It’s (almost) growing season in the River Wards

Vo­lun­teers at Little Ber­lin Fair­grounds’ garden, An­gela Mc­Quil­lan, left, and Tyler Kline, cen­ter, work on a raised bed. They were among many res­id­ents in the River Wards work­ing in com­munity gar­dens on Sat­urday, March 23. BRI­AN RADE­MAKERS / STAR PHOTO

On first of­fi­cial week­end of spring, loc­al farm­ers and garden­ers got their hands dirty across the River Wards.

On March 23, on corner lots and in com­munity gar­dens up and down the Delaware, people were fight­ing back against a long, dark winter and head­ing out in­to the sun to get some much needed vit­am­in D — as in dirt.

From York Street to Liberty Lands, res­id­ents were get­ting their knees and hands dirty as the tem­per­at­ures climbed close to the 50s.

Long-nour­ished win­ter­time dreams of raised beds filled with to­ma­toes and pep­pers were fi­nally be­gin­ning to bloom to­ward real­ity as garden­ers in Fishtown, North­ern Liber­ties, Kens­ing­ton and bey­ond cel­eb­rated the first of­fi­cial spring week­end.

The only prob­lem? The fore­cast on Sunday, March 24, called for a winter storm. Snow was in the fore­cast, al­though it didn’t ar­rive.

The Je­kyll and Hyde weath­er wasn’t lost on An­gela Mc­Quil­lan, who was sport­ing a T-shirt has she turned over shovel­fuls of soil in a few beds on York Street just west of Frank­ford Av­en­ue on that sunny Sat­urday.

“We really wanted to sow some seeds today, but then we saw that it was sup­posed to snow,” said Mc­Quil­lan, a mem­ber of the nearby Little Ber­lin Gal­lery and a vo­lun­teer with the col­lect­ive’s com­munity garden pro­ject, dubbed the Little Ber­lin Fair­grounds.

Judging by the ob­ser­va­tions of Nath­an Hasler-Brooks, head farm­er at Greens­grow Farms on Cum­ber­land Street, Mc­Quil­lan’s pa­tience and foresight is a trait not shared by all of her fel­low garden­ers. Of­ten, he said, people fooled by a bout of warm days start plant­ing warm-weath­er crops. While the sun feels warm, the soil tem­per­at­ure is much cool­er than the high tem­per­at­ure of the day.

“You have a few hot days like we did last year, and the soil tem­per­at­ure just isn’t there yet,” said Hasler-Brooks. “Then we got a cold snap, and a lot of people lost plants.”

Des­pite some bru­tal stretches of sub­freez­ing weath­er, he said this winter wasn’t all that bad.

“It was a pretty mild winter,” said Hasler-Brooks. “We didn’t get a whole lot of snow, which can make the ground cold and wet longer than it might be oth­er­wise.”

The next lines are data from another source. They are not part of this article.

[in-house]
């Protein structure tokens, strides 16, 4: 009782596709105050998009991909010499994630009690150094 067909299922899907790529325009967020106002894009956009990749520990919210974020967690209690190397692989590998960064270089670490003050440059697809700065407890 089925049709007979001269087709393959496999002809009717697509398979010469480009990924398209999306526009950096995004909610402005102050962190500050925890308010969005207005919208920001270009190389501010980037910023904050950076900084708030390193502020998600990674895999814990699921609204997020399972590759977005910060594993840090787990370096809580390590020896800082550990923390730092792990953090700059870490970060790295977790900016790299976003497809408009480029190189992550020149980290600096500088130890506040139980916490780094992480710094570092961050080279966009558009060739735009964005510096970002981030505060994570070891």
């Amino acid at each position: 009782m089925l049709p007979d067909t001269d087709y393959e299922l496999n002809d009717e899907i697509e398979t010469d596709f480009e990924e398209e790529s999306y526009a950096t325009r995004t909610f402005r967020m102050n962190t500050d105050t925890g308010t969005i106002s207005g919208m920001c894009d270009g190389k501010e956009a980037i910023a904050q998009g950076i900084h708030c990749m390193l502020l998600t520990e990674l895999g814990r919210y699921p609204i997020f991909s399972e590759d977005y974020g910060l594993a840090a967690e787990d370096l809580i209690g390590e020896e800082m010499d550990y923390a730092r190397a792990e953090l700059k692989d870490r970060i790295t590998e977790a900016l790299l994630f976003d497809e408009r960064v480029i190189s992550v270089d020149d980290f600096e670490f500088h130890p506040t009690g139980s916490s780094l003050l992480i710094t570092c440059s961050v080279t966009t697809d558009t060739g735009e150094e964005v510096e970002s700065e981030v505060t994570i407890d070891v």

The low­est soil tem­per­at­ure most plants can bear, he said, is about 45 de­grees. Un­til the ground warms up, most of the garden work should be geared more to­wards pre­par­a­tion than plant­ing.

“You can try to harden plants you star­ted from seed in­doors by put­ting them out­side for a few hours a day and then cov­er­ing up your bed with plastic row cov­ers, and that might give you a chance to sur­vive a cold-snap,” said Hasler-Brooks.  “But, in the end, there’s not a lot you can do to warm up the soil.”

His ad­vice is simple: be pa­tient, grow what you can now, and wait un­til the risk of freez­ing tem­per­at­ures is gone.

The es­tim­ated fi­nal frost date for the Phil­adelphia re­gion is Sat­urday, April 6, and Hasler-Brooks said the safest bet is to wait un­til mid-May to put in warm-weath­er crops.

Over at Em­er­ald Street Urb­an Farm, a sort of hy­brid city farm and com­munity garden space at Dauph­in and Em­er­ald streets cov­er­ing a half acre, vo­lun­teers were hit­ting the soil for their first of­fi­cial work day on March 23. Those week­end work days will con­tin­ue through April, and by May they’ll be ready to open the an­nu­al mar­ket, now in its fifth year, with a not­able dif­fer­ence this sea­son.

“We had been do­ing a farm stand, but the pro­duce that people didn’t take was just get­ting wil­ted, said Em­er­ald Street Urb­an Farm co-founder Elisa Es­posito. “So this year, we are just let­ting people pick ex­actly what they want.”

If you’ve got the grow­ing bug but don’t have a yard, ES­UF also is look­ing for loc­al res­id­ents who’d like to have a garden plot to call their own.

“We have some com­munity plots that we are try­ing to find homes for,” said Es­posito. “If people are in­ter­ested in a com­munity plot, they can come out to a work day and learn about how works through that ex­per­i­ence.”

People can also con­tact her and fill out an ap­plic­a­tion to get a com­munity bed, and pref­er­ence is giv­en to those who live close by.

Mc­Quil­lan said her group is also look­ing for cre­at­ive ideas for what they hope will be a sum­mer full of fun events.

In the gar­dens, they’ll be grow­ing ve­get­ables as well as flowers and herbs. While they’re just en­ter­ing their second grow­ing sea­son, they’ve already trans­formed the space from a po­ten­tially dan­ger­ous va­cant lot in­to a green space filled with raised beds, some of which take on a sculp­ture-like form.

“It’s a lot of work keep­ing it clean.” said Tyler Kline, an­oth­er vo­lun­teer and Little Ber­lin mem­ber. “But we’re way over the hump as far as keep­ing it clear of big debris, and hope­fully this spring the garden will really take off.”

Now, all they’ll need is a fore­cast without any snow.

To vo­lun­teer at Em­er­ald Street Urb­an Farm, con­tact Elisa Es­pos­tio at es­ufpro­

To get in­volved at Little Ber­lin, vis­it lit­tle­ber­­grounds.

Head to Greens­grow, 2501 E. Cum­ber­land St., for its Com­munity Garden Day on April 28. For de­tails vis­it: greens­­munity-garden-days.

Re­port­er Bri­an Rademaekers can be reached at

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